As far as I am concerned, the issue of whether or not a state can legislate marriage based on its own definition of social mores was settled in Loving v. Virginia, when the Supreme Court declared that it was an Equal Protection violation to have anti-miscegenation statutes. Sex is clearly as much of an immutable characteristic as race, and it seems illogical to prevent people from entering into a legal relationship, such as marriage, on the basis of an immutable characteristic. However, attitudes about homosexuality very rarely seem rational. Instead, they seem to come from another, irrational place, where homosexuality stands as a symbol for some type of greater evil.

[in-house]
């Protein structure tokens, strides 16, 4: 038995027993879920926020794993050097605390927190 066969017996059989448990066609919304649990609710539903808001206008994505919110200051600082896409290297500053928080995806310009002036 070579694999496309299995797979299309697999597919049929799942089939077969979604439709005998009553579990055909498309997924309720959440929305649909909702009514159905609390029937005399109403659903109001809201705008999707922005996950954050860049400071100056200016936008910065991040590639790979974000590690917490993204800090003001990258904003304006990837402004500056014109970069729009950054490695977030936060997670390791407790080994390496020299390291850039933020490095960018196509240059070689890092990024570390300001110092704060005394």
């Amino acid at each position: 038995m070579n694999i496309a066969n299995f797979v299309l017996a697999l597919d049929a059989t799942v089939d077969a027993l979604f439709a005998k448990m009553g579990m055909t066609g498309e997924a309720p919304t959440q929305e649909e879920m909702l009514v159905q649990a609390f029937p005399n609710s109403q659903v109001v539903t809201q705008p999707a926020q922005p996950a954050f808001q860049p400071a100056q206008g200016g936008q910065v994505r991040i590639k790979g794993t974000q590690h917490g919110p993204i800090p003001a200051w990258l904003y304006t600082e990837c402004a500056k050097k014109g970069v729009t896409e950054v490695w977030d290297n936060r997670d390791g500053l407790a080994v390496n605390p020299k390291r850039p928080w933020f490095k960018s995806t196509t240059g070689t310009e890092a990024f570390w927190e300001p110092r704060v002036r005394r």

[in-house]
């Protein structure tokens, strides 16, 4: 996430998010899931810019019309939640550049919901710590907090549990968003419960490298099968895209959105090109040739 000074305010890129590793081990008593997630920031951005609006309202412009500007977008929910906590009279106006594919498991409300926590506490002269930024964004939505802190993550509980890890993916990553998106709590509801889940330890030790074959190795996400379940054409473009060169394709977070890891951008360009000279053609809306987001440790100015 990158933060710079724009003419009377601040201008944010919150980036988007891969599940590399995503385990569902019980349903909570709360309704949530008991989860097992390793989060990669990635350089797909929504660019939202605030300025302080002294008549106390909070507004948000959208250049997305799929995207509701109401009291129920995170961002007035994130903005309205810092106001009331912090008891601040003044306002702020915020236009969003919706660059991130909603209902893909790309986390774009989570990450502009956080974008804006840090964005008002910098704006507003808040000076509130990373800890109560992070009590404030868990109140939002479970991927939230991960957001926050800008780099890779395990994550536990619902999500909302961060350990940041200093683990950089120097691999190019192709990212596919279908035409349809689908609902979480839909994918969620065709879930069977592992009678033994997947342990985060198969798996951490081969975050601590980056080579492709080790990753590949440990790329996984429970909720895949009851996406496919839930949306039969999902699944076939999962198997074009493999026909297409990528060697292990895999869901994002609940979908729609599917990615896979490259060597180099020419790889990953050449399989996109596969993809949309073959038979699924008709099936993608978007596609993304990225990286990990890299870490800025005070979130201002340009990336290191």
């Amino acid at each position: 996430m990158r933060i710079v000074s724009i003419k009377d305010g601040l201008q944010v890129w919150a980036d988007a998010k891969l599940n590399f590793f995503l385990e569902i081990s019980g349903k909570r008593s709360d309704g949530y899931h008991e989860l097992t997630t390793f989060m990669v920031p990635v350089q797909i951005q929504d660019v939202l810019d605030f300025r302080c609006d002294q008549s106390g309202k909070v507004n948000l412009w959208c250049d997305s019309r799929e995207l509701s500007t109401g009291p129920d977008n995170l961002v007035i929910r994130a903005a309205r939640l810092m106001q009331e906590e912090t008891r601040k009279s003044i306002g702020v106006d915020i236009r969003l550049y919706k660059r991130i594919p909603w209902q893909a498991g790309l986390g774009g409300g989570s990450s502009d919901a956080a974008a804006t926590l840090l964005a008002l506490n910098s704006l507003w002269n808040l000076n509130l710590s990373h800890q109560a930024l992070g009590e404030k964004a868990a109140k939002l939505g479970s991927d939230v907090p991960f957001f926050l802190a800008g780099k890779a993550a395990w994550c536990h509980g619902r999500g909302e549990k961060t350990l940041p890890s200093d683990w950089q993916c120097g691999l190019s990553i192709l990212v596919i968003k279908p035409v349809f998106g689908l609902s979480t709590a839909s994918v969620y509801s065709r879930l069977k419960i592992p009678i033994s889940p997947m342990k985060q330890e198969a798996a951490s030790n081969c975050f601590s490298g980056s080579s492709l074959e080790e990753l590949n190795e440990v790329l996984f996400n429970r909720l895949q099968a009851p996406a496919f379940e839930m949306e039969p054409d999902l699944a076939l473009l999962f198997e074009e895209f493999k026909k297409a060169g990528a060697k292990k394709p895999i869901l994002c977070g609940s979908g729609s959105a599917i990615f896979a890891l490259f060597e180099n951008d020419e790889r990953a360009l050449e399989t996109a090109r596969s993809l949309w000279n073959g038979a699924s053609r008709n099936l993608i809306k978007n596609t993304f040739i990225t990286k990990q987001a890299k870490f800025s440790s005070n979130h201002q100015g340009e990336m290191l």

For example, opponents of same-sex marriage often talk about the traditional definition of marriage. They discuss the fact that marriage has traditionally been limited to pairs of one-male and one-female. However, these arguments ignore much of human history. First, marriage, as a legal relationship, is a fairly recent component of human experience. People have been coupling off for much longer than marriage has been an institution. These couples have included a wide variety of male-female and homosexual relationships. For example, in Greece, adult males were expected to take female wives in order to have children, but were permitted, even encouraged, to have young male lovers. While I cannot encourage pederasty, romantic and sexual relationships were encouraged between young women and adult men at the same time; there is an evolving age of consent that has made sexual relationships between adults and children taboo in much of the world, which did not exist in ancient times. The salient point is that romantic and sexual relationships between homosexual couples have historically received recognition. More importantly, marriage has not traditionally been what it is in modern America. Modern American marriages reflect a conscious choice of partner, by two willing adults. Until approximately two hundred years ago, the notion of romantic marriage was almost unknown, and marriages were based upon alliances between families. Moreover, throughout most of the Judeo-Christian tradition, which has shaped American concepts of marriage, marriage was a polygamous institution. To suggest that God intended marriage to be a relationship between one-man and one-woman ignores the evidence of marriage that is presented in the Bible, as well as extra-Biblical historical sources.